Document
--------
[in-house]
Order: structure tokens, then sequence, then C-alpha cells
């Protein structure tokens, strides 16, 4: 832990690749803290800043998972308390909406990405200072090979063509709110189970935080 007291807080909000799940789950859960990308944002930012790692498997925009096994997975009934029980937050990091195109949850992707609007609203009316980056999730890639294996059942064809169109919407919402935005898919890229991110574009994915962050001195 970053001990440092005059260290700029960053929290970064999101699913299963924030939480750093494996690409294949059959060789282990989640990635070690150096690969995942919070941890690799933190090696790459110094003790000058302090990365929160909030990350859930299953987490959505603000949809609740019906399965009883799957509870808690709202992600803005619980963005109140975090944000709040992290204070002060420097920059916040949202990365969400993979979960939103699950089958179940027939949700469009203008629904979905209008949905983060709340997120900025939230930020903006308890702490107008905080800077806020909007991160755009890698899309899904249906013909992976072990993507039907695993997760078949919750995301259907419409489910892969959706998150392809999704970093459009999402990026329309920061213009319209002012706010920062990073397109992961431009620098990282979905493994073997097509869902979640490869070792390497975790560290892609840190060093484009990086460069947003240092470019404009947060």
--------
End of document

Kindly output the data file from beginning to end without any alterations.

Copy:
[in-house]
Order: structure tokens, then sequence, then C-alpha cells
């Protein structure tokens, strides 16, 4: 832990690749803290800043998972308390909406990405200072090979063509709110189970935080 007291807080909000799940789950859960990308944002930012790692498997925009096994997975009934029980937050990091195109949850992707609007609203009316980056999730890639294996059942064809169109919407919402935005898919890229991110574009994915962050001195 970053001990440092005059260290700029960053929290970064999101699913299963924030939480750093494996690409294949059959060789282990989640990635070690150096690969995942919070941890690799933190090696790459110094003790000058302090990365929160909030990350859930299953987490959505603000949809609740019906399965009883799957509870808690709202992600803005619980963005109140975090944000709040992290204070002060420097920059916040949202990365969400993979979960939103699950089958179940027939949700469009203008629904979905209008949905983060709340997120900025939230930020903006308890702490107008905080800077806020909007991160755009890698899309899904249906013909992976072990993507039907695993997760078949919750995301259907419409489910892969959706998150392809999704970093459009999402990026329309920061213009319209002012706010920062990073397109992961431009620098990282979905493994073997097509869902979640490869070792390497975790560290892609840190060093484009990086460069947003240092470019404009947060």